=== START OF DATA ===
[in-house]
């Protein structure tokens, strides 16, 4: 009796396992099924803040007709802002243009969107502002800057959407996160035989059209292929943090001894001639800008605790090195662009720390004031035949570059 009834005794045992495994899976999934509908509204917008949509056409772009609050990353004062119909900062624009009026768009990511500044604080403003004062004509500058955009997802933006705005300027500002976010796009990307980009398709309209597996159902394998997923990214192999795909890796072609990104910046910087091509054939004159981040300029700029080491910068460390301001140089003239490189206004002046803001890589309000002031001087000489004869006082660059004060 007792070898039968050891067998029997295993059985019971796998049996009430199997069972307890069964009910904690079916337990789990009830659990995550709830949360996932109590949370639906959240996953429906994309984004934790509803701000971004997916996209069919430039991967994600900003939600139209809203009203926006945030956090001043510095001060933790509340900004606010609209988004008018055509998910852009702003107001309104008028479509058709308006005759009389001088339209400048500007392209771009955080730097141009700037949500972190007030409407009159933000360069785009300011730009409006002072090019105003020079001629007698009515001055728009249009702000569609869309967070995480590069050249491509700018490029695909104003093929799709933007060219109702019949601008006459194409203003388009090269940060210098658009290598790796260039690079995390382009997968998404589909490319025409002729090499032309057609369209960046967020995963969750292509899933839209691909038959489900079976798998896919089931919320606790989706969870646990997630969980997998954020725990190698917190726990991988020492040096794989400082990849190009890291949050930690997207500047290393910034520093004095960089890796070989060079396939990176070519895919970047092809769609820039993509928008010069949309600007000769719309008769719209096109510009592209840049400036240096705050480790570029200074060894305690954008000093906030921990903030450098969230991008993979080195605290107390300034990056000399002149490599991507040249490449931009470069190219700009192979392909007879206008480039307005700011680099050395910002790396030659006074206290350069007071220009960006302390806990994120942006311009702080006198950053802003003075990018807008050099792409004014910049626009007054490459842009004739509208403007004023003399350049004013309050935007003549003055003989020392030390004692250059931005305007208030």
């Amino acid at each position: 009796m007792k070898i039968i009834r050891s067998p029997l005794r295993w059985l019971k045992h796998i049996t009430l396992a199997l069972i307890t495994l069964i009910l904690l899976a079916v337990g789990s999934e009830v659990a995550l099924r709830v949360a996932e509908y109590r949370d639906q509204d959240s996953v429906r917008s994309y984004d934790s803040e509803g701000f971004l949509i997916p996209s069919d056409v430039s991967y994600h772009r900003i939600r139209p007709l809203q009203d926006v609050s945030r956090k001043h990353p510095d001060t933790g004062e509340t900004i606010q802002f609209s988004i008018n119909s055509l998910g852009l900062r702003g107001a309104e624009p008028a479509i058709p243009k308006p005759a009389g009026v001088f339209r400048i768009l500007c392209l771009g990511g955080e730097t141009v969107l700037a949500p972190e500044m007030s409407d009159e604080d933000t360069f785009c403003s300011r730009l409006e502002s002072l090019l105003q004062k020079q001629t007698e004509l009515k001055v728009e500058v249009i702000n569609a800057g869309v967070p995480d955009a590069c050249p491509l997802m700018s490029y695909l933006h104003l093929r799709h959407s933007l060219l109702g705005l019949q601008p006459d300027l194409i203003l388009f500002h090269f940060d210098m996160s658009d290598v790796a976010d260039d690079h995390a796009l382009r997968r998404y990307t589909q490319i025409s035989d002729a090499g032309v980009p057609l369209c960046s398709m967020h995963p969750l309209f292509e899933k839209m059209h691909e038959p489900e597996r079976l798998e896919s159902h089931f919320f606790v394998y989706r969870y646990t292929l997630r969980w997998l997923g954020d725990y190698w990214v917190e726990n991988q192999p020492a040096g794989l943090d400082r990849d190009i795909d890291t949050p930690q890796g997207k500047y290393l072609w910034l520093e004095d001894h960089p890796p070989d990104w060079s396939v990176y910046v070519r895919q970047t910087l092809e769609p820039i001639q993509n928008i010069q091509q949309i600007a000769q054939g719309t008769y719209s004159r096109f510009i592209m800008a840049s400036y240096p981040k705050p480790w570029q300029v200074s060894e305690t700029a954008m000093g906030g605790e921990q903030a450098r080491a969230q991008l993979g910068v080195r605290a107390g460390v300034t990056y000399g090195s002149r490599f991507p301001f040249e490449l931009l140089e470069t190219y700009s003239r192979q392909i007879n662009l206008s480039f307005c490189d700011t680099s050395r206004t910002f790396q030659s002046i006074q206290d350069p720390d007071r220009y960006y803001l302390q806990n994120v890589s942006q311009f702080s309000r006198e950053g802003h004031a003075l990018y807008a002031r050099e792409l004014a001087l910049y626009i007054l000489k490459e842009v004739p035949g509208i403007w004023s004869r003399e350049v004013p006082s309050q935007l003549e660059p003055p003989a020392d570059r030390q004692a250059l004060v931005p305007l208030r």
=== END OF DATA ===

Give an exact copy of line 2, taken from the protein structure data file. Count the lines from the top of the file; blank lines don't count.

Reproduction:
């Protein structure tokens, strides 16, 4: 009796396992099924803040007709802002243009969107502002800057959407996160035989059209292929943090001894001639800008605790090195662009720390004031035949570059 009834005794045992495994899976999934509908509204917008949509056409772009609050990353004062119909900062624009009026768009990511500044604080403003004062004509500058955009997802933006705005300027500002976010796009990307980009398709309209597996159902394998997923990214192999795909890796072609990104910046910087091509054939004159981040300029700029080491910068460390301001140089003239490189206004002046803001890589309000002031001087000489004869006082660059004060 007792070898039968050891067998029997295993059985019971796998049996009430199997069972307890069964009910904690079916337990789990009830659990995550709830949360996932109590949370639906959240996953429906994309984004934790509803701000971004997916996209069919430039991967994600900003939600139209809203009203926006945030956090001043510095001060933790509340900004606010609209988004008018055509998910852009702003107001309104008028479509058709308006005759009389001088339209400048500007392209771009955080730097141009700037949500972190007030409407009159933000360069785009300011730009409006002072090019105003020079001629007698009515001055728009249009702000569609869309967070995480590069050249491509700018490029695909104003093929799709933007060219109702019949601008006459194409203003388009090269940060210098658009290598790796260039690079995390382009997968998404589909490319025409002729090499032309057609369209960046967020995963969750292509899933839209691909038959489900079976798998896919089931919320606790989706969870646990997630969980997998954020725990190698917190726990991988020492040096794989400082990849190009890291949050930690997207500047290393910034520093004095960089890796070989060079396939990176070519895919970047092809769609820039993509928008010069949309600007000769719309008769719209096109510009592209840049400036240096705050480790570029200074060894305690954008000093906030921990903030450098969230991008993979080195605290107390300034990056000399002149490599991507040249490449931009470069190219700009192979392909007879206008480039307005700011680099050395910002790396030659006074206290350069007071220009960006302390806990994120942006311009702080006198950053802003003075990018807008050099792409004014910049626009007054490459842009004739509208403007004023003399350049004013309050935007003549003055003989020392030390004692250059931005305007208030």